General Algebraic Modeling System
The General Algebraic Modeling System (GAMS) is a high-level modeling system for mathematical optimization. GAMS is designed for modeling and solving linear, nonlinear, and mixed-integer optimization problems. The system is tailored for complex, large-scale modeling applications and allows the user to build large maintainable models that can be adapted to new situations. The system is available for use on various computer platforms. Models are portable from one platform to another.
GAMS was the first algebraic modeling language (AML) and is formally similar to commonly used fourth-generation programming languages. GAMS contains an integrated development environment (IDE) and is connected to a group of third-party optimization solvers. Among these solvers are BARON, COIN-OR solvers, CONOPT, CPLEX, DICOPT, Gurobi, MOSEK, SNOPT, SULUM, and XPRESS.
GAMS allows the users to implement a sort of hybrid algorithm combining different solvers. Models are described in concise, human-readable algebraic statements. GAMS is among the most popular input formats for the NEOS Server. Although initially designed for applications related to economics and management science, it has a community of users from various backgrounds of engineering and science.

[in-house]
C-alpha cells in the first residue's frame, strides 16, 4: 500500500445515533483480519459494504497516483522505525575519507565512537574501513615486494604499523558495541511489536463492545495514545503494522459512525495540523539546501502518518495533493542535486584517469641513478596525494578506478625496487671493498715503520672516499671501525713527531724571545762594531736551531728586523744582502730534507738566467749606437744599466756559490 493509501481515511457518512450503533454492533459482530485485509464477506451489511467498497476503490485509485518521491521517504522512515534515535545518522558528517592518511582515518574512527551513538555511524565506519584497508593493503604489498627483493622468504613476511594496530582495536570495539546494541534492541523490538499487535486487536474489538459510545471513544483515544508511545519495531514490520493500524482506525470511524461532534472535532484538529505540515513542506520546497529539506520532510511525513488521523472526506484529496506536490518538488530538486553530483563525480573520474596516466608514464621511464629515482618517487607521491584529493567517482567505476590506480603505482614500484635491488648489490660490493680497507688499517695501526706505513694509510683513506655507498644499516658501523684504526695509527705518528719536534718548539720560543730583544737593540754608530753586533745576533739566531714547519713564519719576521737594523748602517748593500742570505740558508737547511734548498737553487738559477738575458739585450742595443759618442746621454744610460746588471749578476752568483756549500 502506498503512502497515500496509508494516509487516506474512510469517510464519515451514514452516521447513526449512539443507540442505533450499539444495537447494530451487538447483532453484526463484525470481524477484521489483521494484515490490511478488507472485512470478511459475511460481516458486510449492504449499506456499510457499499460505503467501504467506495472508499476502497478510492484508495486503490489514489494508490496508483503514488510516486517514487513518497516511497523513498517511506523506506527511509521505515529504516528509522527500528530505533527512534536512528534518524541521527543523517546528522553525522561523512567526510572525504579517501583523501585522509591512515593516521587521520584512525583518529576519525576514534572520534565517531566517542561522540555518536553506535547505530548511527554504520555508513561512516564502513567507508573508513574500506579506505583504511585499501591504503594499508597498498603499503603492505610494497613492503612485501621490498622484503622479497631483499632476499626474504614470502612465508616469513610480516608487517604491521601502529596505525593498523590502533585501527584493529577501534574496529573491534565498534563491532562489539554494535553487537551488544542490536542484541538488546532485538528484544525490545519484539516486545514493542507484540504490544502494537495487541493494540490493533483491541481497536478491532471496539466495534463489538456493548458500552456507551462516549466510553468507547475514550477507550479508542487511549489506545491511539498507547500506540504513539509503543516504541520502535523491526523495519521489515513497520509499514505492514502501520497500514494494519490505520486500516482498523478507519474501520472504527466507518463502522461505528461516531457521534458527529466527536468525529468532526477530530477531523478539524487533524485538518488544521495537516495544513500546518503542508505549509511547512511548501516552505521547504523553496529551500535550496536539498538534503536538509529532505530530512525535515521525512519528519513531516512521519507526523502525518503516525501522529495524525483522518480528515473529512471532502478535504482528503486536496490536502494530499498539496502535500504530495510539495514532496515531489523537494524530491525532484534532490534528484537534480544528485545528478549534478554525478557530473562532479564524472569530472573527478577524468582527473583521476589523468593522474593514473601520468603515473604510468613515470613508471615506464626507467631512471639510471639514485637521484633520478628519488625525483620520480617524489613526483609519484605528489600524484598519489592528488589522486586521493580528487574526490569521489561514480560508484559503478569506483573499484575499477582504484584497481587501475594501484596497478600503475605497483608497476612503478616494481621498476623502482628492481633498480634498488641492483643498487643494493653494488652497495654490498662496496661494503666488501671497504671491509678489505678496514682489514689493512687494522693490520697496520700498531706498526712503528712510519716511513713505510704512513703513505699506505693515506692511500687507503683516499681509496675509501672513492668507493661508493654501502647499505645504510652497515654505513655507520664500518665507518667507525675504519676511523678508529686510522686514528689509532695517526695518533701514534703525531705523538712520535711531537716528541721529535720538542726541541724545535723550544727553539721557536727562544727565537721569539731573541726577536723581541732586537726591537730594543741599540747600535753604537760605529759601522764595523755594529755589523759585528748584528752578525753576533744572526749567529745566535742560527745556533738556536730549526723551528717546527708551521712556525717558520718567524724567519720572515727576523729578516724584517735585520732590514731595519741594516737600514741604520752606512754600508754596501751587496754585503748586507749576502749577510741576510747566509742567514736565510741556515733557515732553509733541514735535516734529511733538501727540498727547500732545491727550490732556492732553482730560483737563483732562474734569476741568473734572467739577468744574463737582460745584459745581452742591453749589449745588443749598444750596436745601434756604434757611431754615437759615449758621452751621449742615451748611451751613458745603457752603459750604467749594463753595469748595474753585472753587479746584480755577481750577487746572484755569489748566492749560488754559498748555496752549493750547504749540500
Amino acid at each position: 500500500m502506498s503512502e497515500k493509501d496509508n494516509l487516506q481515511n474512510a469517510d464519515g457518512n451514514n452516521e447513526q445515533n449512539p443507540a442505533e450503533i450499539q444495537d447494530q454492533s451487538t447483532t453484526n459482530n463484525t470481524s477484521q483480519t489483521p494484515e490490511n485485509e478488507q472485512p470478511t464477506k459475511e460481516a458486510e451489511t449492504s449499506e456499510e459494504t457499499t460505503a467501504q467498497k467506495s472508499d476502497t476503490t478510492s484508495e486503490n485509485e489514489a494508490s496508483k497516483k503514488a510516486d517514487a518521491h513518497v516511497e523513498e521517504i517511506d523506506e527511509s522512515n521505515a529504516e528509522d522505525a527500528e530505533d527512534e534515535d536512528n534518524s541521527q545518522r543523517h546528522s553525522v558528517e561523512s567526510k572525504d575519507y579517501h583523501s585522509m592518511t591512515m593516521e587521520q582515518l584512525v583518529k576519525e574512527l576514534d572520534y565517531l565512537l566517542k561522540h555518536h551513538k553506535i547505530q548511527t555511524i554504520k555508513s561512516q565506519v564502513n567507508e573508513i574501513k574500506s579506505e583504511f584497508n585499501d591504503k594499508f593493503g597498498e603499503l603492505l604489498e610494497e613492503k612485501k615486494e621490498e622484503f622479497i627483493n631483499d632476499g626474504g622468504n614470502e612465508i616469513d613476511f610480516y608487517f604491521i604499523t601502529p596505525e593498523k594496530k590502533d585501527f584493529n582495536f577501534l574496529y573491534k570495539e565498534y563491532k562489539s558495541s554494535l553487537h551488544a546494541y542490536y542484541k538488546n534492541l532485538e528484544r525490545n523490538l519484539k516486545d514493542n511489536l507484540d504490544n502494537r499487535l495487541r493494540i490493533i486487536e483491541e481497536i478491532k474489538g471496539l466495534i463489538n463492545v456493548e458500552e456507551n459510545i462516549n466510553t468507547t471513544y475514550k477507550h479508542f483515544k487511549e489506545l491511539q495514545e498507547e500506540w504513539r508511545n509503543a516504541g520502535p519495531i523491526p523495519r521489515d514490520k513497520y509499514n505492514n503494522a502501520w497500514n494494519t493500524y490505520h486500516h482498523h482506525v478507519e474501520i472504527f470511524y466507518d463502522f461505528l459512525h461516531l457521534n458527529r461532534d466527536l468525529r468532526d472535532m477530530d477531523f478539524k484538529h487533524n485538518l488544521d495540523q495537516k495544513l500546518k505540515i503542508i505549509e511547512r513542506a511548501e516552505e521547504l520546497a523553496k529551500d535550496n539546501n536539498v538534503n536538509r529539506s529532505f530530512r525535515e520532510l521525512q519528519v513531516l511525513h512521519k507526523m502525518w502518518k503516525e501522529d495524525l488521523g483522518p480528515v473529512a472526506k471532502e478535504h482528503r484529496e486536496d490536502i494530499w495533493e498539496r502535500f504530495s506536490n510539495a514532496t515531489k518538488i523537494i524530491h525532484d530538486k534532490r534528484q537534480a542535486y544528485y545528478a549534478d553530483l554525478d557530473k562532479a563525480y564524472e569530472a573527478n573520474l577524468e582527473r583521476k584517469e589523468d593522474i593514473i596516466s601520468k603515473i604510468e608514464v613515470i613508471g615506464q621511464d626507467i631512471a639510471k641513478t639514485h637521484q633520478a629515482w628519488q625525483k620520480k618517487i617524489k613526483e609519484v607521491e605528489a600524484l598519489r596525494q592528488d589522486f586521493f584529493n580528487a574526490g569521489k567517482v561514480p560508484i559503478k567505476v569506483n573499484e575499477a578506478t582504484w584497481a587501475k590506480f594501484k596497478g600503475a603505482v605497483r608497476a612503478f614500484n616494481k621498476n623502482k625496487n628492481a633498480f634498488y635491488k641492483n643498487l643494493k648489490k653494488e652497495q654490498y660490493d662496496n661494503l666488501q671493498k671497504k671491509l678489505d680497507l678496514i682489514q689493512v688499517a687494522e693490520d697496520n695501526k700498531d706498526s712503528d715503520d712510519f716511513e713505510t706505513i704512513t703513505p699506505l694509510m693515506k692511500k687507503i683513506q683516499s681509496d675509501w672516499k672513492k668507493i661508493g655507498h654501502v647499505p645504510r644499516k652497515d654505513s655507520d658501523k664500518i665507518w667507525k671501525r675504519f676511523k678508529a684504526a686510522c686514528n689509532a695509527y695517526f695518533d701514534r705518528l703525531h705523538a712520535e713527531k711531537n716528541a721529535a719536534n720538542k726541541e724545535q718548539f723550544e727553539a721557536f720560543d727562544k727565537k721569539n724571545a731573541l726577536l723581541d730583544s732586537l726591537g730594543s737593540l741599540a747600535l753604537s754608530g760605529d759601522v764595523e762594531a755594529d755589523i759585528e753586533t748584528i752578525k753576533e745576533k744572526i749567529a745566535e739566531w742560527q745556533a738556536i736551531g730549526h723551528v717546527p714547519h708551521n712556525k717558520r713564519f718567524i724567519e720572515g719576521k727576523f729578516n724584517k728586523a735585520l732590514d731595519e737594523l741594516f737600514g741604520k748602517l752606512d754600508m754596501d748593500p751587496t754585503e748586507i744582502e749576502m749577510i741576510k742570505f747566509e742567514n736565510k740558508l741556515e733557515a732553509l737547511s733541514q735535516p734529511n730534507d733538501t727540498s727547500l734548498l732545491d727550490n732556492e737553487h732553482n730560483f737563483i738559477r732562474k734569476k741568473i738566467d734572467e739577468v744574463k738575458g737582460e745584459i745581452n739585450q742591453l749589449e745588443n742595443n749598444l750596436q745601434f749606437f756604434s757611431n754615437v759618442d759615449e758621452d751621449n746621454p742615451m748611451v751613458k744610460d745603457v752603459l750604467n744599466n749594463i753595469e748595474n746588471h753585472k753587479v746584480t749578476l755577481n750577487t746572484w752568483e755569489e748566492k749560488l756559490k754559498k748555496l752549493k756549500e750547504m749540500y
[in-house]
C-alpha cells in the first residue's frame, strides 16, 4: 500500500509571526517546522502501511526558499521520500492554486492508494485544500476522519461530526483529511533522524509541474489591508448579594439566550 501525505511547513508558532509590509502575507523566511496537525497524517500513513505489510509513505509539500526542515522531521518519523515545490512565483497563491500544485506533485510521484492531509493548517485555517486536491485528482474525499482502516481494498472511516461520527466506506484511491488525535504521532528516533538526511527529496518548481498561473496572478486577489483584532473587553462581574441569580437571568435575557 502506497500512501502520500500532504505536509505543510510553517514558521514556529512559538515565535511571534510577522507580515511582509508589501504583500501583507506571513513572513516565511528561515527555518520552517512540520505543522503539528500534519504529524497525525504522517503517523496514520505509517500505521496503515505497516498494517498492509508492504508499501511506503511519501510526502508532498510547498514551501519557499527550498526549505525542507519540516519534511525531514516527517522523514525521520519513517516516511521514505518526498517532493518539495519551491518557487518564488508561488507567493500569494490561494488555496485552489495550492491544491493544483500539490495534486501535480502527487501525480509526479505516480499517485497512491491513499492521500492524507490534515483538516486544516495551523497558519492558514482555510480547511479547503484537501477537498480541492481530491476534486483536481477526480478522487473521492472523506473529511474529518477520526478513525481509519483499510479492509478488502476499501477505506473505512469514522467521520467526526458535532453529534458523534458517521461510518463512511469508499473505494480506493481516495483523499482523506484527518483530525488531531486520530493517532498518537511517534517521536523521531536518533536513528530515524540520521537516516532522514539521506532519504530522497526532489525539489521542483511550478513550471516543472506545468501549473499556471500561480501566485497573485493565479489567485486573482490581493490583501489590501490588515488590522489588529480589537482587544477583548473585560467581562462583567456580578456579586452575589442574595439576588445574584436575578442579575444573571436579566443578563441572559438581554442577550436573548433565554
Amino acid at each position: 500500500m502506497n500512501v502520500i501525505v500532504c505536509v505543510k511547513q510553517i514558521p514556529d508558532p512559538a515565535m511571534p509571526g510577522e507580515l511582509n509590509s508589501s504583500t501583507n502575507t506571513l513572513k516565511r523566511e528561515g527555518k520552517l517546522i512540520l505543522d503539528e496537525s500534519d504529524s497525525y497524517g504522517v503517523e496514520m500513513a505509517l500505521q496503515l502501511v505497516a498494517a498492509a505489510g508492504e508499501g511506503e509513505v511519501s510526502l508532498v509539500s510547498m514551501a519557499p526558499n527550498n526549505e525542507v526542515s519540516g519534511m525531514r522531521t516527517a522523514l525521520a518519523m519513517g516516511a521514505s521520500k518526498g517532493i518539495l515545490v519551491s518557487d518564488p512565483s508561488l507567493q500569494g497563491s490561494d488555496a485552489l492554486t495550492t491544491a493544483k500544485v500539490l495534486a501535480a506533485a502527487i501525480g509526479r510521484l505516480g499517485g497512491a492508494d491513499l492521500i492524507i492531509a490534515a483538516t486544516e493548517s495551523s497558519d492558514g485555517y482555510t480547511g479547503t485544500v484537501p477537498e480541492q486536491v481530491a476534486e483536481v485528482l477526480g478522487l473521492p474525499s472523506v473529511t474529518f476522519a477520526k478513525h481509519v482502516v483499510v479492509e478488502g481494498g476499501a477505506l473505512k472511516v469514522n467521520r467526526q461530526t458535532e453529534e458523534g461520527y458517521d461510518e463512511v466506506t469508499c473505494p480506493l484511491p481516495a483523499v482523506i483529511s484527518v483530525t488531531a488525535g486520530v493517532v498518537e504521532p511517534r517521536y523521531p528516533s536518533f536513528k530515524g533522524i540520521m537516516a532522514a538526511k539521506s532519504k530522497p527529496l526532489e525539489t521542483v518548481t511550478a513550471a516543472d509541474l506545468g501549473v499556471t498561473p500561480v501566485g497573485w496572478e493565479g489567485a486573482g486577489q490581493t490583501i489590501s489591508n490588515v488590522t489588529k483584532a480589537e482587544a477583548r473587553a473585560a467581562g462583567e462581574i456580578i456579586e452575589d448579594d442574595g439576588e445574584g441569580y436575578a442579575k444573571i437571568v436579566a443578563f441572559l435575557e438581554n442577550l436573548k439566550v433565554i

BackgroundThe driving force behind the development of GAMS were the users of mathematical programming who believed in optimization as a powerful and elegant framework for solving real life problems in science and engineering. At the same time, these users were frustrated by high costs, skill requirements, and an overall low reliability of applying optimization tools. Most of the system's initiatives and support for new development arose in response to problems in the fields of economics, finance, and chemical engineering, since these disciplines view and understand the world as a mathematical program.
GAMS’s impetus for development arose from the frustrating experience of a large economic modeling group at the World Bank. In hindsight, one may call it a historic accident that in the 1970s mathematical economists and statisticians were assembled to address problems of development. They used the best techniques available at that time to solve multi-sector economy-wide models and large simulation and optimization models in agriculture, steel, fertilizer, power, water use, and other sectors. Although the group produced impressive research, initial success was difficult to reproduce outside their well functioning research environment. The existing techniques to construct, manipulate, and solve such models required several manual, time-consuming, and error-prone translations into different, problem-specific representations required by each solution method. During seminar presentations, modelers had to defend the existing versions of their models, sometimes quite irrationally, because of time and money considerations. Their models just could not be moved to other environments, because special programming knowledge was needed, and data formats and solution methods were not portable.